As the Bank of Japan approaches 80% of the ETF market I am sure that readers can see the problem here. In essence is there a market at all now? Or as ETFStream put it.

So how can the BoJ extricate itself from the ETF market without crashing the stock market?

Also it is kind of theme to back the long-running junkie culture theme of mine.

As it stands, the market has become as hooked as any addict.

You also have to laugh at this although there is an element of gallows humour about it.

The recent slackening off in ETF buying might be an attempt to end this cycle of dependency,

That was from February and let me remind you that so much of the media plugged the reduction line. Right into the biggest expansion of the scheme! As an example another 80 billion Yen was bought this morning to prevent a larger fall in the market. It was the fourth such purchase this month.

The US Federal Reserve

It has boxed itself in with its switched to average ( 2% per annum) inflation targeting and Chair Powell got himself in quite a mess last night.

Projections from individual members also indicated that rates could stay anchored near zero through 2023. All but four members indicated they see zero rates through then. This was the first time the committee forecast its outlook for 2023. ( CNBC )

This bit was inevitable as having set such a target he cannot raise interest-rates for quite some time. Of course, we did not expect any increases anyway and this was hardly a surprise.

With inflation running persistently below this longer-run goal, the Committee will aim to achieve inflation moderately above 2 percent for some time so that inflation averages 2 percent over time and longer-term inflation expectations remain well anchored at 2 percent. The Committee expects to maintain an accommodative stance of monetary policy until these outcomes are achieved. ( Federal Reserve)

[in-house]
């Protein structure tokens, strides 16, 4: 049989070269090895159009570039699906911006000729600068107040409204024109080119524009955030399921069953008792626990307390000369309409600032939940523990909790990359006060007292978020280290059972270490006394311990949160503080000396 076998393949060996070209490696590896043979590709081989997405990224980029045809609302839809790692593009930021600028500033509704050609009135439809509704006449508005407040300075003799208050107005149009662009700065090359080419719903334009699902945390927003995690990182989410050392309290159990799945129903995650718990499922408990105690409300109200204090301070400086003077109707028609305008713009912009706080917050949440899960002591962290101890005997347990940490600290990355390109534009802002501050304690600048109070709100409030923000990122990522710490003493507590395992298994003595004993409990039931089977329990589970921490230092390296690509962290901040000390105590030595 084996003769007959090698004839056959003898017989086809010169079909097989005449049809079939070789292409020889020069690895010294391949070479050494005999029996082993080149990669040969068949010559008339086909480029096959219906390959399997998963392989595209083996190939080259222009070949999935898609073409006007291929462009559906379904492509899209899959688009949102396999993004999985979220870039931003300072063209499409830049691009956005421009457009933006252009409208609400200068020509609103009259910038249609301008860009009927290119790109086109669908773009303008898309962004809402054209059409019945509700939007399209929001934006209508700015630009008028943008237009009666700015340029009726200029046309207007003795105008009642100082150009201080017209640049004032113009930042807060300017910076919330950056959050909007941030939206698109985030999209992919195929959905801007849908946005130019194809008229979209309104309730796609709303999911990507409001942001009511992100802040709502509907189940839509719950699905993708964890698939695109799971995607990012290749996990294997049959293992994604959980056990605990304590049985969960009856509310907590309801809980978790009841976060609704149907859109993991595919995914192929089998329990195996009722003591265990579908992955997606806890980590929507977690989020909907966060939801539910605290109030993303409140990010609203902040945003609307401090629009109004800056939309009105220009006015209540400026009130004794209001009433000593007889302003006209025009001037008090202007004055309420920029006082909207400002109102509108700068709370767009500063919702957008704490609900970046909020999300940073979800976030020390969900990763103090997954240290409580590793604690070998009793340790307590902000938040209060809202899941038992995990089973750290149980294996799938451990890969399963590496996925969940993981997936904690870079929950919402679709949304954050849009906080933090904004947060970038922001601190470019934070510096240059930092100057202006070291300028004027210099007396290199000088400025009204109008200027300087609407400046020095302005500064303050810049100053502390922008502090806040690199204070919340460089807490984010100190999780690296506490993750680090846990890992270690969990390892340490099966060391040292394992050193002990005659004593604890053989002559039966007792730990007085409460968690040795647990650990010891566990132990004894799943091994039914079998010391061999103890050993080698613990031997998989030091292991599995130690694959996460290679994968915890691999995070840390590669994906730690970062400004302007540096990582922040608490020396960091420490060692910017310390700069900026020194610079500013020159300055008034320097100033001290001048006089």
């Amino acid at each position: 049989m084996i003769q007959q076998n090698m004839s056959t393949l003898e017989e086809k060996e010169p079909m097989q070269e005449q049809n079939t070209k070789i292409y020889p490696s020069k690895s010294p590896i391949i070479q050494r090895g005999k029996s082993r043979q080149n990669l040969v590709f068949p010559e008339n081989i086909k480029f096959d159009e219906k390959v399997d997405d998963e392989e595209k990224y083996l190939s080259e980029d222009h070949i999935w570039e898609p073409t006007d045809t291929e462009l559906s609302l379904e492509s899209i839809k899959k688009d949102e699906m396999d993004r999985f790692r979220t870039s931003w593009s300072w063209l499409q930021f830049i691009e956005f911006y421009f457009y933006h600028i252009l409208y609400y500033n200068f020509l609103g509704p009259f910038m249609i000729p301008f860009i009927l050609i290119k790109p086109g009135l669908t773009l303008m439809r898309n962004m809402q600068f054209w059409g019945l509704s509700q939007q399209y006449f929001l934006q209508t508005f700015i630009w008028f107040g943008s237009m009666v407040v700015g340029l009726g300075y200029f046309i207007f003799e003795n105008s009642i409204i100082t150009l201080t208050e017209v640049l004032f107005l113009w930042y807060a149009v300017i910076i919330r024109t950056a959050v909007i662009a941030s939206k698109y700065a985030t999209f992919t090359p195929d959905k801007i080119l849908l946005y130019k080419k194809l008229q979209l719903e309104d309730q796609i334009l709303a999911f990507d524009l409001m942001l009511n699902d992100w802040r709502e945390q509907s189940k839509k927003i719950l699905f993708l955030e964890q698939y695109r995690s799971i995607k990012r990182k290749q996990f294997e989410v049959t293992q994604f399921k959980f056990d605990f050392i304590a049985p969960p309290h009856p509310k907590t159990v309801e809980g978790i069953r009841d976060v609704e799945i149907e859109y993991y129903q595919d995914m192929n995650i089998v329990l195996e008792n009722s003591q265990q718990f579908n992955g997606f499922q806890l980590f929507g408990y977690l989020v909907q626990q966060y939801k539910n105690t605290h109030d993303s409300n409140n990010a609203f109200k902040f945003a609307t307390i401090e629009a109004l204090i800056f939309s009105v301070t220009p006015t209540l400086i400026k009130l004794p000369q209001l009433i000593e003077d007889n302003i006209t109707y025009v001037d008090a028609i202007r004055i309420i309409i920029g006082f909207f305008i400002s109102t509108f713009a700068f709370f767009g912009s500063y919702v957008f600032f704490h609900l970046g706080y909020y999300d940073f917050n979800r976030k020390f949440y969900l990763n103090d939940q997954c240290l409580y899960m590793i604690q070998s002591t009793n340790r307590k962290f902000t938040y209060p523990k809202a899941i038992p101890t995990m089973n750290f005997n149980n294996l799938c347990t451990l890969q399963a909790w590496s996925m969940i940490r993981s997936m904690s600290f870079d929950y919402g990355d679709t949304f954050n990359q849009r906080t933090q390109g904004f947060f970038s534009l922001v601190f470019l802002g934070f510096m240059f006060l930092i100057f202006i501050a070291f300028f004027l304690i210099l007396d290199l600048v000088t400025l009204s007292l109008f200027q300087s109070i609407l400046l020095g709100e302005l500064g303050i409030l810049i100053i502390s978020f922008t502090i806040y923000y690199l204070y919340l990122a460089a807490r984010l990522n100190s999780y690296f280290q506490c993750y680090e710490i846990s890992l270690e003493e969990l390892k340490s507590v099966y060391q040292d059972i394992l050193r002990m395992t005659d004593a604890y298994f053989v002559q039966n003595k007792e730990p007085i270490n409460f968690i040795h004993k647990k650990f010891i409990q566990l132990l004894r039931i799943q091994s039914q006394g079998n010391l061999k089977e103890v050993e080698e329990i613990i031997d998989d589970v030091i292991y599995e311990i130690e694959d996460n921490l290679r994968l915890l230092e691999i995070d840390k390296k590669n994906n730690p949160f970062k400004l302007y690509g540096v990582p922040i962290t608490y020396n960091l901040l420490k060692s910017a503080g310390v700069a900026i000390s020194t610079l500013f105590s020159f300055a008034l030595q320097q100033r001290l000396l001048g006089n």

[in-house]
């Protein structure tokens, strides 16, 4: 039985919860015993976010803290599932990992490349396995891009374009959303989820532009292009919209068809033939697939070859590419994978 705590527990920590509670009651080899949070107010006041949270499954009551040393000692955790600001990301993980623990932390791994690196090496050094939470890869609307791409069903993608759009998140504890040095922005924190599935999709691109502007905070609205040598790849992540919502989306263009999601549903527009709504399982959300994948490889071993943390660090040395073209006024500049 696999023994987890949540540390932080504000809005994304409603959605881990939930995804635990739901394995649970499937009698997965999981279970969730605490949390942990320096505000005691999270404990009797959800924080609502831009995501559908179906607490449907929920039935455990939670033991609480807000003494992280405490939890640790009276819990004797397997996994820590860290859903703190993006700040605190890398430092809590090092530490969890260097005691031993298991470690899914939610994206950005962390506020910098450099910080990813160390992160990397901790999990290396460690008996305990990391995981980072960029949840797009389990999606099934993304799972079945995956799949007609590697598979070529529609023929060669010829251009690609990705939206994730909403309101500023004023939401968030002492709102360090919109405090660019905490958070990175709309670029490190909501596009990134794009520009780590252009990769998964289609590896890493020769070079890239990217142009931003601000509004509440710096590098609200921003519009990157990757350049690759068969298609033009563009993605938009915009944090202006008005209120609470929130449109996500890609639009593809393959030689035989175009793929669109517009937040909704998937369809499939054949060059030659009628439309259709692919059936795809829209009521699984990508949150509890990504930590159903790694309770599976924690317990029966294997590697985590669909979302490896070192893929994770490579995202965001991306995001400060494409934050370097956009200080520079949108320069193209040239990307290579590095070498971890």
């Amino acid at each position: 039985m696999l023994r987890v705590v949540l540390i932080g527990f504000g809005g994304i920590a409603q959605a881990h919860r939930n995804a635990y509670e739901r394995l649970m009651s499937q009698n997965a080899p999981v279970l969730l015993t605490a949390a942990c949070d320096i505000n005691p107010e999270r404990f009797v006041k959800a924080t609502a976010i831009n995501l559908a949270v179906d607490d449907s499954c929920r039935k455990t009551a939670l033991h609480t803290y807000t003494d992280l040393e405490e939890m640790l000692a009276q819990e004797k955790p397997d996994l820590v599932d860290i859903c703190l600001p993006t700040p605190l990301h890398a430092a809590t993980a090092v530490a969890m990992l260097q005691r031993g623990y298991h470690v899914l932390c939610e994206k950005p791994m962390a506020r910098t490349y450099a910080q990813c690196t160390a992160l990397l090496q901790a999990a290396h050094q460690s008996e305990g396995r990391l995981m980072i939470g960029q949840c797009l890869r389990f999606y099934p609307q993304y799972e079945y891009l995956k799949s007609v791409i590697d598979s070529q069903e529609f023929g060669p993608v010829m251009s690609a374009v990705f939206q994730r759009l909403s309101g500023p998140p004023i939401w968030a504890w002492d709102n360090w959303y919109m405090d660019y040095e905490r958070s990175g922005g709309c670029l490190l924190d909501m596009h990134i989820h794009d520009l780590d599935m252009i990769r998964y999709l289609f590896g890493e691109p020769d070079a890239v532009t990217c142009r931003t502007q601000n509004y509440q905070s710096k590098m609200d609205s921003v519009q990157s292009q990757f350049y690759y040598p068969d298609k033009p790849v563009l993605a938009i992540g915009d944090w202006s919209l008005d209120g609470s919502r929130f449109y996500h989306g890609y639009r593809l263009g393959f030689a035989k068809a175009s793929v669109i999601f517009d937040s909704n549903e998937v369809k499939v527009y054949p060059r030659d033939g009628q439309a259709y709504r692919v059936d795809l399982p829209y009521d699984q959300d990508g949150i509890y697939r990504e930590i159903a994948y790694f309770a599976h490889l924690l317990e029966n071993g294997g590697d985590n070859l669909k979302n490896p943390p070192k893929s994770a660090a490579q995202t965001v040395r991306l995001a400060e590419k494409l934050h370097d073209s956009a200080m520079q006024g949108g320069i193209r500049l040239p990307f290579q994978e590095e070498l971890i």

So there is no real change but apparently it is this.

Powell, asked if we will get more forward guidance, says today’s update was ‘powerful’, ‘very strong’, ‘durable’ forward guidance. ( @Newsquawk).

He has boxed himself in. He has set interest-rates as his main measure and he cannot raise them for some time and the evidence is that negative interest-rates do not work. So all he can do is the “masterly inaction” of the apocryphal civil servant Sir Humphrey Applebym or nothing. Quite how that is powerful is anyone’s guess.

Brazil

The same illogic was on display at the Banco Central do Brasil last night.

Taking into account the baseline scenario, the balance of risks, and the broad array of available information, the Copom unanimously decided to maintain the Selic rate at 2.00% p.a.

They have slashed interest-rates to an extraordinary low level for Brazil and seem to think they are at or near the “lower bound” for them.

The Copom believes that the current economic conditions continue to recommend an unusually strong monetary stimulus but it recognizes that, due to prudential and financial stability reasons, the remaining space for monetary policy stimulus, if it exists, should be small.